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The New York Times

How Democrats who lost in deep red places could have helped Biden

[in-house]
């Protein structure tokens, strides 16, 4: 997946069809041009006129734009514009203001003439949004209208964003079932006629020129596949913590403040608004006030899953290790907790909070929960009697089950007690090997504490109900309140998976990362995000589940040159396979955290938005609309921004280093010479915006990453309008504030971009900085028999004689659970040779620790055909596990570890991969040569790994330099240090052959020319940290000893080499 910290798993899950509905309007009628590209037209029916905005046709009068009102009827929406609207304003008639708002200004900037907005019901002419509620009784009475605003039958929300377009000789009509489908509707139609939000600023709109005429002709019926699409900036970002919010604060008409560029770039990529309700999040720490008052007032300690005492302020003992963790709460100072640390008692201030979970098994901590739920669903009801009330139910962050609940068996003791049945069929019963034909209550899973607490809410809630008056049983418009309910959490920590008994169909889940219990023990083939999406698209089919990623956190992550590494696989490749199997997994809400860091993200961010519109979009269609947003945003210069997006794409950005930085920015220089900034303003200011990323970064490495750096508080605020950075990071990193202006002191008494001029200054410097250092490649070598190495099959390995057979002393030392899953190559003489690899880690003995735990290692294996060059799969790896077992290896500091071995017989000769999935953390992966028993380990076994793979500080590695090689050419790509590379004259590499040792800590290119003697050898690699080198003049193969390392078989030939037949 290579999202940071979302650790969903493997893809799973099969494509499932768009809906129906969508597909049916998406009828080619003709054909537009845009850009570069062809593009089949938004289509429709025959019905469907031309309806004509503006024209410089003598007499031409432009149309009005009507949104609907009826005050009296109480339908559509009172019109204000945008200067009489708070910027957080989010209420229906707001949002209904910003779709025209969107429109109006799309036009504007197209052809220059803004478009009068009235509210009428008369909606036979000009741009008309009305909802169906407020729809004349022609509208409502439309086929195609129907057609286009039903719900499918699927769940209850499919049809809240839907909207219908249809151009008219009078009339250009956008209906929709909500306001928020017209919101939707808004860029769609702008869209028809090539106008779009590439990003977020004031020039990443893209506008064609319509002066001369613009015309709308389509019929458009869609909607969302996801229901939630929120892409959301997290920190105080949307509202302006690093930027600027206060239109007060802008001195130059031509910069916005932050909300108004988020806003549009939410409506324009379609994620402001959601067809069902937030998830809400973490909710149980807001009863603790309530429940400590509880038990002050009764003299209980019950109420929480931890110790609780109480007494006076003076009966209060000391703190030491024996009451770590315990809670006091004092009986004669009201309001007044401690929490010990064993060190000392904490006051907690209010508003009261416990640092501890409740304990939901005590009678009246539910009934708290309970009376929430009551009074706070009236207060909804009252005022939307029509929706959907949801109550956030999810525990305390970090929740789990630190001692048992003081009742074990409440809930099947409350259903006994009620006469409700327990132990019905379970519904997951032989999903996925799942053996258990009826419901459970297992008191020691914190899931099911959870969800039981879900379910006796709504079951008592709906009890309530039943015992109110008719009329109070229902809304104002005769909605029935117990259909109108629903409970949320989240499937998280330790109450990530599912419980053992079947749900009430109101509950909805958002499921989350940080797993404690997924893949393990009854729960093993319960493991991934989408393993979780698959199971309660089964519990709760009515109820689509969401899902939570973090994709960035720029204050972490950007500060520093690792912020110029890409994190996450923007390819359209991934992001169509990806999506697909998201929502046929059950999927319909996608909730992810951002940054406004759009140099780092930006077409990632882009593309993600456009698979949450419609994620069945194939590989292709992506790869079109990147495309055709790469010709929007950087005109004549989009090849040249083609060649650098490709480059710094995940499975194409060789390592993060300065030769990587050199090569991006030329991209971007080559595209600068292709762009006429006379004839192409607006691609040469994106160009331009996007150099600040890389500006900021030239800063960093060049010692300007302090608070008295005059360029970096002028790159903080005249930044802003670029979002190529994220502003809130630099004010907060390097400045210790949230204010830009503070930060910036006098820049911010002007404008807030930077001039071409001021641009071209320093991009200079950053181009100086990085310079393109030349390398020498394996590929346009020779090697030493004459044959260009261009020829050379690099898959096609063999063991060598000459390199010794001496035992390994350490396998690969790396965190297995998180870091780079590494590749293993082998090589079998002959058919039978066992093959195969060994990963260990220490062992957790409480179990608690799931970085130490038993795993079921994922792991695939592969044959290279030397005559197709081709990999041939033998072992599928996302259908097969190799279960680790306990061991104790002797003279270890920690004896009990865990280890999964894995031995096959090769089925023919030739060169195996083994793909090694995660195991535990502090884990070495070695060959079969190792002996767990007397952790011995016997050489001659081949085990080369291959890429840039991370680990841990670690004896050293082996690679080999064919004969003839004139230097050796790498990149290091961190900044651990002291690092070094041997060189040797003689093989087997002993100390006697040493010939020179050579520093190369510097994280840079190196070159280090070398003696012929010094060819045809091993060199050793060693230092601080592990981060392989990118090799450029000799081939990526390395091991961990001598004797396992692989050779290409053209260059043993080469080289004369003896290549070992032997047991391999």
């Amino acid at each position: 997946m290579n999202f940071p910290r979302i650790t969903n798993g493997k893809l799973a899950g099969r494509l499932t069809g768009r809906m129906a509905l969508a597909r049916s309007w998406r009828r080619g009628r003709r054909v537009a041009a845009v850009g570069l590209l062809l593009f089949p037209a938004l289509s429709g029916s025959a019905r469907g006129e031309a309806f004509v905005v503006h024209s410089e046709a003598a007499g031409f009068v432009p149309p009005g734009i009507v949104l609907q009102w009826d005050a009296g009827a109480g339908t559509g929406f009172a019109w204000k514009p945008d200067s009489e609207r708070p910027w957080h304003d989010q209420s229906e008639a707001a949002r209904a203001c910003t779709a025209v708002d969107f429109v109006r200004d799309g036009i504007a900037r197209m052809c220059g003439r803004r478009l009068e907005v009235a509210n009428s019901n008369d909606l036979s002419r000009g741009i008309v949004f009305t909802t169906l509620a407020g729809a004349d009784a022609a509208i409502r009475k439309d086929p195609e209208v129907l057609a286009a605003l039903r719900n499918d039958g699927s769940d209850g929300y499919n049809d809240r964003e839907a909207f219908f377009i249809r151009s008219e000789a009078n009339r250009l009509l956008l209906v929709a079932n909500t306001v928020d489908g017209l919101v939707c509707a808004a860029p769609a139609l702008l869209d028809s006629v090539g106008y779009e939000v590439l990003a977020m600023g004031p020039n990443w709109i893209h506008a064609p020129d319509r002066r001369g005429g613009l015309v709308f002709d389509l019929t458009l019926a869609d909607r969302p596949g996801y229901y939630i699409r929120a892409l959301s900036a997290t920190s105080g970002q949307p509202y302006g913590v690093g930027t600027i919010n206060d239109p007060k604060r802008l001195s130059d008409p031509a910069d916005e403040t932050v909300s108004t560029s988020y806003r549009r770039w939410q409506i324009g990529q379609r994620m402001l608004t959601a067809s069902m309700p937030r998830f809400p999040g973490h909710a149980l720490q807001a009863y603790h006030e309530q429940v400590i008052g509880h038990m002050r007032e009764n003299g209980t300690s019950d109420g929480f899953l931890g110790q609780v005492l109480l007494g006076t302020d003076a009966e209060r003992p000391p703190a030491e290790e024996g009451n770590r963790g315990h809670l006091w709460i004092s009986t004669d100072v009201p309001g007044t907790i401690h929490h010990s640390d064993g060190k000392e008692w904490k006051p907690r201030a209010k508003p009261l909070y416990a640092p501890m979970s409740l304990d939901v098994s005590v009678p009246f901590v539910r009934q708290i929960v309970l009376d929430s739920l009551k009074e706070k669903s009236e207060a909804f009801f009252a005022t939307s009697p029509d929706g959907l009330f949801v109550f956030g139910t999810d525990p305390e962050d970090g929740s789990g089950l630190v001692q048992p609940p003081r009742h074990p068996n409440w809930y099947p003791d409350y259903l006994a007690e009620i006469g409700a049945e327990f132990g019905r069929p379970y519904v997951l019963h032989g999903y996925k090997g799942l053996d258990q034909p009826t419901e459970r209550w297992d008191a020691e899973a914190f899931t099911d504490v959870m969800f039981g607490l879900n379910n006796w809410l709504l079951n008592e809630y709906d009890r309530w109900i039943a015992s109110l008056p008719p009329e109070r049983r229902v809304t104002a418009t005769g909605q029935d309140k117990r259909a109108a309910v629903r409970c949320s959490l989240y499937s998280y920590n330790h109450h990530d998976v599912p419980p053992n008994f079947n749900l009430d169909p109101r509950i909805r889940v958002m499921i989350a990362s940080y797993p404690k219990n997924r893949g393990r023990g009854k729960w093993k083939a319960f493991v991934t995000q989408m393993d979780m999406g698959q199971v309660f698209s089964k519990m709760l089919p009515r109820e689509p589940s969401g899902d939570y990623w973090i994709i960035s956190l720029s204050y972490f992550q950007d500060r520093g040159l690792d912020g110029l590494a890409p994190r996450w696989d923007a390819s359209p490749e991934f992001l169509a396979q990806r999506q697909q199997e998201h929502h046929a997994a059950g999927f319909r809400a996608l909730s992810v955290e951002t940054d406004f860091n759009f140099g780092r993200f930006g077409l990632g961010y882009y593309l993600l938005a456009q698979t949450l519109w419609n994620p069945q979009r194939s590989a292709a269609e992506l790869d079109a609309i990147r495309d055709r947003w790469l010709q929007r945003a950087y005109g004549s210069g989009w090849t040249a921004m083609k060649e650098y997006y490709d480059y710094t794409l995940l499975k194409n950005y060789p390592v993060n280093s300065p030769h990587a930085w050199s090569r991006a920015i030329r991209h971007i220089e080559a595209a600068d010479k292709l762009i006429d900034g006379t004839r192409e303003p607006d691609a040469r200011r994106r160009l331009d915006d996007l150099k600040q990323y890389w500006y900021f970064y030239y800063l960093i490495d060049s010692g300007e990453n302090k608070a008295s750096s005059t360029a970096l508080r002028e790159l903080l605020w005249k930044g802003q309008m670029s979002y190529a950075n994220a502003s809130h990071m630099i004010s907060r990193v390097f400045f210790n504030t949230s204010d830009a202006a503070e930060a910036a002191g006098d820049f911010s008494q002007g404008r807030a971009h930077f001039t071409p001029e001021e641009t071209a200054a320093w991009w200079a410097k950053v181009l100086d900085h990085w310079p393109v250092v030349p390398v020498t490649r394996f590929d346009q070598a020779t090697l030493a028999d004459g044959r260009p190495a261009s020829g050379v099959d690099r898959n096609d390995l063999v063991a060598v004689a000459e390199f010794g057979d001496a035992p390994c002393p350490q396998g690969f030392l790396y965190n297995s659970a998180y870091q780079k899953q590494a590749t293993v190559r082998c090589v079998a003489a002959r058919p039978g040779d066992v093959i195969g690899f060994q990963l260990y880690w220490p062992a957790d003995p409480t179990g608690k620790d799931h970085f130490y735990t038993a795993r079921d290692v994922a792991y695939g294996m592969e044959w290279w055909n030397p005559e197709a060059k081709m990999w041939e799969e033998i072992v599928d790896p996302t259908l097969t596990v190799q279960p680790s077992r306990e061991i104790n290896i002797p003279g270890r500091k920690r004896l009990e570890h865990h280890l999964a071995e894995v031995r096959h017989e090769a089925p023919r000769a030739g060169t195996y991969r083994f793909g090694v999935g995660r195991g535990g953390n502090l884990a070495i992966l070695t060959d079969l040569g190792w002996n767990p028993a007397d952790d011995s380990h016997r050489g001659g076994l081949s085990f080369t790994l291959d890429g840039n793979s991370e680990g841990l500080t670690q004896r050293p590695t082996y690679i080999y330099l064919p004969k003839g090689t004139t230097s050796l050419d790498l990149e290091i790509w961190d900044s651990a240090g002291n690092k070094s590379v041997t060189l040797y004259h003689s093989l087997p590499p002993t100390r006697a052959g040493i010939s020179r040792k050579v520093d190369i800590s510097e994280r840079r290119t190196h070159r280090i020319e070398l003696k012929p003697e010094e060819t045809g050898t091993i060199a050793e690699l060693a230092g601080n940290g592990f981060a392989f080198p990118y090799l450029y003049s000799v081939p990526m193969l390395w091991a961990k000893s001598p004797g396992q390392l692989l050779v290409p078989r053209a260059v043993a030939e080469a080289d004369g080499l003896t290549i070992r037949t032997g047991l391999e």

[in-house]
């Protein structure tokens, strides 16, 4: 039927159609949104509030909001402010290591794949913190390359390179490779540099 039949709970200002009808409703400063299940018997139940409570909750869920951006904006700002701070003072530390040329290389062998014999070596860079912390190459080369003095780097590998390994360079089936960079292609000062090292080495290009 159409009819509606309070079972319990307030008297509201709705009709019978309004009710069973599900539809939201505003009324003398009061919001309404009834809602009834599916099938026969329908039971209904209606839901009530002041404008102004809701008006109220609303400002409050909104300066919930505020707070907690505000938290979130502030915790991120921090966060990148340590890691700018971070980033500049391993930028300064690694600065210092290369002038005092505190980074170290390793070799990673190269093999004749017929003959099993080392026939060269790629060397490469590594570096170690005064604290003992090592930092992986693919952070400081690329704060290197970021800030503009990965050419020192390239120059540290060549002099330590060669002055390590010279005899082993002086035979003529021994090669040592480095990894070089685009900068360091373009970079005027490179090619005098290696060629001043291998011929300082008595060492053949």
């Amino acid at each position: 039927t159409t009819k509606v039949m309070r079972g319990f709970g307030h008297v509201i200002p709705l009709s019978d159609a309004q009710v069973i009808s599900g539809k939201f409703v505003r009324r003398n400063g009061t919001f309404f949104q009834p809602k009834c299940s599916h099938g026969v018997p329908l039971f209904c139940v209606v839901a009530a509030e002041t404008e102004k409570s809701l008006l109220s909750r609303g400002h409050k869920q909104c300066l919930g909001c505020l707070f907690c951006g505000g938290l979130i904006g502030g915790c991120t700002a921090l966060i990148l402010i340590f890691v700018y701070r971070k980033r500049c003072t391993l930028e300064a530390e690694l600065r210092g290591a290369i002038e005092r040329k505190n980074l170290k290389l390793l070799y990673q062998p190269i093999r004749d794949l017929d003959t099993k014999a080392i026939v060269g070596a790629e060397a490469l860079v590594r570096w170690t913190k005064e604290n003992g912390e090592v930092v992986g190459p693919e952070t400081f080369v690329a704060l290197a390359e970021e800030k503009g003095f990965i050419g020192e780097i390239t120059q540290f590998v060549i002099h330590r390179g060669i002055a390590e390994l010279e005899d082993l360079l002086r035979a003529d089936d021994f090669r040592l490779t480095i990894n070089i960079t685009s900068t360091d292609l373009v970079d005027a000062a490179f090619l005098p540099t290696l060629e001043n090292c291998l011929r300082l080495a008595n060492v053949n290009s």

Ebony Carter faced a surge when she voted last year to run for the Georgia State Senate. Her deeply Republican district south of Atlanta hadn’t voted a Democrat since 2001, and a Democrat hadn’t even bothered to campaign for the seat since 2014. State party officials told her that they no longer tried to fight for the seat because they believed a Democrat could not win it. That has been proven correct. Carter lost 40% of the vote, the most for a Liberal in years. But her run may have helped another candidate: Joe Biden. Sign up for The Morning Newsletter from the New York Times. The president, who won a victory in Georgia by 12,000 votes, received a small but potentially important boost from the conservative areas of the state if at least one local Democrat was in a vote, according to a new study by Run for Something, an organization that dedicated to recruiting and supporting liberal candidates. This finding extended to even the redest districts in the state. The phenomenon seemed to be national. Biden did 0.3% to 1.5% better in Conservative legislative districts where Democrats introduced challengers than in districts where Republicans ran unopposed last year. The analysis was conducted using available district-level data in eight states – Florida, Ohio, North Carolina, Arizona, Georgia, Texas, Kansas, and New York – and taking into account factors such as education to compare controversial and uncontested districts . The study showed an opposite coattails effect: it was lower-level candidates running in near-hopeless situations – red districts that Democrats had traditionally viewed as a no-profit area with little to no investment – that topped the national or statewide numbers the ballot helped instead of voting candidates benefiting from a popular national candidate from the same party. “The whole theory behind this is that these candidates are high profile organizers,” said Ross Morales Rocketto, co-founder of Run for Something. “They are people in their community who have one-on-one interviews with voters in a way that national campaigns cannot.” The idea isn’t new, but it is the first time a comprehensive study has been conducted of the possibility of such a reverse coattails effect, and it will come when the Democratic Party reinforces its strategy for next year’s midterm elections. When Howard Dean became chairman of the Democratic National Committee in 2005, he tried to implement a “50-state strategy” to build party infrastructure and candidate recruitment at all levels and in every state – even in firmly republican districts. The hope was that having at least one Democrat running in each county would help the party build a larger base for future elections. Dean met with skepticism from national strategists who believed in a more conventional way of focusing limited campaign resources on swing districts. After his tenure, the strategy fell out of favor. What tends to fail such a strategy with 50 states and all districts is the limited resources that both parties have at each election and the realpolitical considerations that inevitably lead them to invest a disproportionate amount of money in certain races, the are viewed as particularly important and win-win. “If you have candidates devoted to the floor game this might help, but typically, campaigns on the lower end of the spectrum don’t have that much money and certainly not that much party-made anymore,” said Ed Goeas, a Republican pollster. He said that if campaigns at the top of the ticket have a different approach to issues than campaigns by local candidates, one reason could be that it is difficult to control messaging during voting. In the last few cycles, the Democrats have largely taken back the House, Senate, and Presidency. Now that the party is in control of all three, voting organizers want the party to shift some of its focus to state legislative races. Morales Rocketto expressed hope the study would start a conversation among Democrats about how they invest in state and local races. During the 2020 election cycle, Senate Democratic campaigns like Amy McGrath in Kentucky and Jaime Harrison in South Carolina raised huge sums of money, in some cases over $ 90 million for a single campaign. For comparison, the Democratic Legislative Campaign Committee said it raised $ 51 million for legislative races in 86 chambers in 44 states. “Now that we’ve got through the 2020 elections, we really need to make sure that we focus on that,” Morales told Rocketto. “We voted Joe Biden, but Trump and Trumpism and the things he said and stood for are not gone and we could lose it all again.” And what these losses look like is already known, argued Jessica Post, president of the Committee on Democratic Legislative Campaigns. “When Republicans took control of 21 state legislatures in 2010, we lost control for nearly a decade trying to win the United States Congress,” she said. “We now have a challenge in holding the United States Senate, and Republicans are undermining our voting rights in this state legislature.” Since the presidential election, Republican-led lawmakers across the country have been drafting bills to restrict access to voting, sparking Democratic calls for additional local party infrastructure. The way to get that investment and attention from the Democratic National Committee, according to Morales Rocketto, is to highlight how a bottom-up approach can help the party at the national level as well. Post repeated this feeling. “So many of the building blocks of American democracy are really built in the state,” she said. Republicans have tied the Democrats into their legislative infrastructure for years, said Jim Hobart, a Republican pollster. “Democrats are pretty open, legally, to catching up,” he said. “Whatever the reason, the Democrats have been more angry about federal races.” Hobart said both parties should have strong candidates running up and down for office because the parties never know which districts will become competitive. For 2020 Republicans, some of those surprise districts were on the southern Texas border, which had previously been a relatively blue region. “It came as a shock to everyone that the Republicans were as strong as they were in those counties,” Hobart said. “But if you have candidates for everything on the ballot, it means you’ll be ready to use that infrastructure in a good year.” The new study will only be a consideration as the DNC is reviewing its strategy for state legislative and other voting rounds in the medium term. The committee promises to increase investment in such races to win both traditional battlefield states and become more competitive in red-toned states that tend blue. DNC officials who refused to speak about the study pointed to Kansas, which has a Democratic governor but voted for former President Donald Trump by 15 percentage points, as an example of a state they want to put the results in of the study into action. Democrats in the state are preparing to re-elect Governor Laura Kelly, and Ben Meers, executive director of the Kansas Democratic Party, said he hopes to test the theory. He said that a Democratic campaign in deep red districts would require a different type of field organization. “There are some districts where we cannot have an organized county party if the state party can’t find a Democrat because the area is so red,” he said. “But if we can even lead the lonely Democrat, we can find out there and get a few of those votes – you know the analogy: a rising tide lifts all democratic ships.” Some Democratic strategists in Kansas found that telephone bank recruiters in the general election had more success with voters if they focused on Congressional and local candidates rather than routing their calls with Biden. They hope that building local connections in the state will help Kelly’s campaign. In Georgia, Run for Something believes Carter’s presence on the ballot greatly improved Biden’s performance in their state. While the group said that district-level data alone could be misleading and needed to be combined with other factors considered in their analysis, Biden averaged 47 in the three counties – Newton, Butts, and Henry – where Carter operated % of the vote district, the 110th, sits. That was 5 percentage points more than Hillary Clinton’s performance in 2016. Carter said she was trying to get the district going. “It was never an ambition for me to run for office,” she said. “It was more out of necessity where I live.” Carter’s borough has grown exponentially over the past decade, resulting in demographic change and diverse political approaches. She knew through previous political organization and her own campaigns that many people in her district, including friends and family, did not know when local elections were taking place, why they were important, or what liberal or conservative positions at the local level might look like. Carter said she spent a lot of time during her campaign educating people about the importance of voting, especially in local races, which are often more of an impact on daily life, like school and police funding. “I thought it was a lot of the work that people didn’t want to do or that wouldn’t benefit them,” she said. “We won’t win every race, but we could win if we just did the leg work.” This article originally appeared in the New York Times. © 2021 The New York Times Company